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During a family counseling meeting, Rachel accused David of molesting their daughter. The Harrison County Department of Human Services (“DHS”) and the Biloxi Police Department investigated the alleged abuse. As part of the investigation, the South Central Mississippi Child Advocacy Center conducted a forensic interview of the couple's daughter "Samantha." During this interview, Samantha made no mention of abuse. And ultimately, neither DHS nor the Biloxi police sought criminal charges or youth-court action against David. Still, Rachel filed her complaint for divorce from David on August 31, 2011, and she continued to claim he had sexually abused their daughter. When sexual-abuse allegations are raised in a child-custody case, a guardian ad litem (GAL) must be appointed to represent the child’s best interest. Here, the appointed GAL made visitation recommendations but was not asked to make a custody recommendation. The chancellor addressed this issue on his own. Upon review of this case, the Supreme Court found the fact that the chancellor made an independent custody assessment was not made in error. Furthermore, there was no error in the chancellor’s ultimate custody decision, evidentiary rulings, and award of costs to the husband. The Supreme Court found however, the chancellor should have explained why he rejected the GAL’s recommendation that the minor children be assessed and counseled. This omission was harmless error and did not require reversal. The Supreme Court affirmed the chancellor's decision. View "Smith v. Smith" on Justia Law

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In this case, the issue the appellant raised for further review was the contention that the chancellor erred in awarding a child-support judgment to her son, who was a nonparty to this case. This issue was never raised in the chancery court case at trial or in post-trial motions. As a result, the issue was not properly before the Supreme Court and thus barred from further review. View "Taylor v. Taylor" on Justia Law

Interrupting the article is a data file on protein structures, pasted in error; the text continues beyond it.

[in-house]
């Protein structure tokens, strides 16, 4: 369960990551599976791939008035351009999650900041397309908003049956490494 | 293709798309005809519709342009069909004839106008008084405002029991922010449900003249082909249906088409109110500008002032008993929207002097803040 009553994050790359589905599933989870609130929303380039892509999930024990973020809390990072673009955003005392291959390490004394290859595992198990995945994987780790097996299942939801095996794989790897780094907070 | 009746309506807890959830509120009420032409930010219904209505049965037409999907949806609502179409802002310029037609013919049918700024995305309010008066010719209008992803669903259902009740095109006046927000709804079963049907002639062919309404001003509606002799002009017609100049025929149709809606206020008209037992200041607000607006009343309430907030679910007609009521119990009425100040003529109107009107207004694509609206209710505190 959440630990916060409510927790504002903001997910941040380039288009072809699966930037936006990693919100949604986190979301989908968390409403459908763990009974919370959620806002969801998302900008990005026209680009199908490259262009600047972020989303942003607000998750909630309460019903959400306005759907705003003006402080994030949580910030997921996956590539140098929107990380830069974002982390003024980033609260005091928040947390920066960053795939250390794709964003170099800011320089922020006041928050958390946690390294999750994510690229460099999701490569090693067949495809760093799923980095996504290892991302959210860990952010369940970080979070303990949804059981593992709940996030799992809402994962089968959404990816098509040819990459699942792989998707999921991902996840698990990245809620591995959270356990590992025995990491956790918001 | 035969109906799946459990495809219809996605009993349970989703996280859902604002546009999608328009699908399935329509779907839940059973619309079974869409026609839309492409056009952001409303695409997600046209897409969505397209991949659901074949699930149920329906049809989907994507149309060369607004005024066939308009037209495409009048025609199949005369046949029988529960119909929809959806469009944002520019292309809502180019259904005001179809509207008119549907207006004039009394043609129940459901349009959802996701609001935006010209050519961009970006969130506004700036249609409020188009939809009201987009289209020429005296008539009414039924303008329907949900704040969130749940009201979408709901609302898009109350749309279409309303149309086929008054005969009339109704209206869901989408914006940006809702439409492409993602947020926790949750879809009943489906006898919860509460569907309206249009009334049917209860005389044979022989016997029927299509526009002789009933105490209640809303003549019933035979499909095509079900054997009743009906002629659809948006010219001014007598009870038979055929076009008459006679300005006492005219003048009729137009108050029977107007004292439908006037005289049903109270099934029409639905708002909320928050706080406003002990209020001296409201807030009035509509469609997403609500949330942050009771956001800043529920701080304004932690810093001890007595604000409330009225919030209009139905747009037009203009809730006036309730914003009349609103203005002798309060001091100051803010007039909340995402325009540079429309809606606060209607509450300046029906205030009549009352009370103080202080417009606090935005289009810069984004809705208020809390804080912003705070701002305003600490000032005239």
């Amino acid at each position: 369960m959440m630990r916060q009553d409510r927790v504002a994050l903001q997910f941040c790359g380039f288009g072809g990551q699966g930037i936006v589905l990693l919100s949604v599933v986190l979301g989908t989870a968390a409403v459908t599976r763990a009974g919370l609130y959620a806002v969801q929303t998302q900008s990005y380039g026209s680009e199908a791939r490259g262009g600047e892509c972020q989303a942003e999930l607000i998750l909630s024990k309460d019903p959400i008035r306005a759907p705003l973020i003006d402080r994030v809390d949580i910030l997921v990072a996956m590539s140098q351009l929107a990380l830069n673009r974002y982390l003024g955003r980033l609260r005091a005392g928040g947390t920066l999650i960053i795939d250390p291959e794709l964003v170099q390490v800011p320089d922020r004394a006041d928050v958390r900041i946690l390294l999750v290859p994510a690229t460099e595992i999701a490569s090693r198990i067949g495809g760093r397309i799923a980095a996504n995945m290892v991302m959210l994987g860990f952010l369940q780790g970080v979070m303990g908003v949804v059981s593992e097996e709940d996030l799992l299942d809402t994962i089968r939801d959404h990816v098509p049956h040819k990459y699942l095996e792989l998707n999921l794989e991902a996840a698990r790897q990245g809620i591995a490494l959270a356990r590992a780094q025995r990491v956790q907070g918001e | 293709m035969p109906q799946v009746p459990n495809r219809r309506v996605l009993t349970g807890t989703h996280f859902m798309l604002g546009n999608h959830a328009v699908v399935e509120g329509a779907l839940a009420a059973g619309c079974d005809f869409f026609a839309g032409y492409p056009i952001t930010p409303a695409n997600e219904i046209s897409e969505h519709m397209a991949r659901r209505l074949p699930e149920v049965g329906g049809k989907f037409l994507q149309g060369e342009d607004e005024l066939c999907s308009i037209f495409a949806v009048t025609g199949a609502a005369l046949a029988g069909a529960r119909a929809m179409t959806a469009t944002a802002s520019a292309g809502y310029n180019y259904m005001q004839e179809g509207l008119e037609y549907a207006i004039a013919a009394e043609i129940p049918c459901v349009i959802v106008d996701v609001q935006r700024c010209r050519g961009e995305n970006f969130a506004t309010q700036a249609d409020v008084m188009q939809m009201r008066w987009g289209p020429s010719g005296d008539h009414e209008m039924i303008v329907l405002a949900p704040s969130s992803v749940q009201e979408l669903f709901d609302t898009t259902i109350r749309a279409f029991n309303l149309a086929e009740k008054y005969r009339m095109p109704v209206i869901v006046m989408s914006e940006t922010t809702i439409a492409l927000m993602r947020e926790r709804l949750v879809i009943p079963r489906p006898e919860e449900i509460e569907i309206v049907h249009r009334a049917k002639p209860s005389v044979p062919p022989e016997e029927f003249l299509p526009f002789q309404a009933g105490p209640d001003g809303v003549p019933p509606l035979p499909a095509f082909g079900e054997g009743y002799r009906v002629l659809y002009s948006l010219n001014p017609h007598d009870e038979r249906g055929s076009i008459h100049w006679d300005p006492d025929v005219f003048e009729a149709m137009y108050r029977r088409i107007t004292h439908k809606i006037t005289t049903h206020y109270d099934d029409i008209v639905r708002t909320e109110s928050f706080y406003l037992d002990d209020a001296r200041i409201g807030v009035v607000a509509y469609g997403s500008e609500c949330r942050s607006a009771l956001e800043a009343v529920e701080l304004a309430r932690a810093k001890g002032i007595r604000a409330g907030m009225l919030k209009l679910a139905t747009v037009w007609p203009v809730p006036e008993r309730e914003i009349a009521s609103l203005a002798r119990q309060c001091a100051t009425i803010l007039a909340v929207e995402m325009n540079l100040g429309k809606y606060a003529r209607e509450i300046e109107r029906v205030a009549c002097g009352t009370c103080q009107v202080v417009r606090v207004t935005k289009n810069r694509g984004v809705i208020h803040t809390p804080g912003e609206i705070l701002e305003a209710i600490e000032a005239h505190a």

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In this case, the natural mother schemed to give away her child without the natural father's consent by falsely claiming in a sworn consent and joinder and in sworn testimony at the adoption proceedings, that she didn't know the child's natural father. The deception caused the court to grant an adoption to a third party based on false, material representations. The natural father discovered the deception and filed a petition to set aside the adoption. The chancellor heard the "independent action" to set aside a "judgment based on fraud." The adoptive parents moved to dismiss the natural father's petition, attacking the father's standing to bring such an action. The chancellor denied the adoptive parents' motion, and finding no error in that denial, the Supreme Court affirmed. View "Doe v. Smith" on Justia Law

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Patrick Heiter sought to terminate or reduce his alimony obligation. He argued the chancellor erred in finding that he had failed to prove a material change in circumstances since his divorce from Lindalyn Heiter that would justify termination or modification of alimony. Finding no error, the Supreme Court affirmed. View "Heiter v. Heiter" on Justia Law

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Propst Pittman filed a complaint for divorce against Ty Pittman on the grounds of habitual cruel and inhuman treatment. After the presentation of Propst’s evidence, Ty moved for a dismissal under Mississippi Rule of Civil Procedure 41. The chancery court found insufficient evidence to grant the divorce, and thus granted the motion to dismiss. Because the chancery court applied an erroneous legal standard, the Supreme Court reversed the judgments of the Panola County Chancery Court and the Court of Appeals and remanded this case for further proceedings. View "Pittman v. Pittman" on Justia Law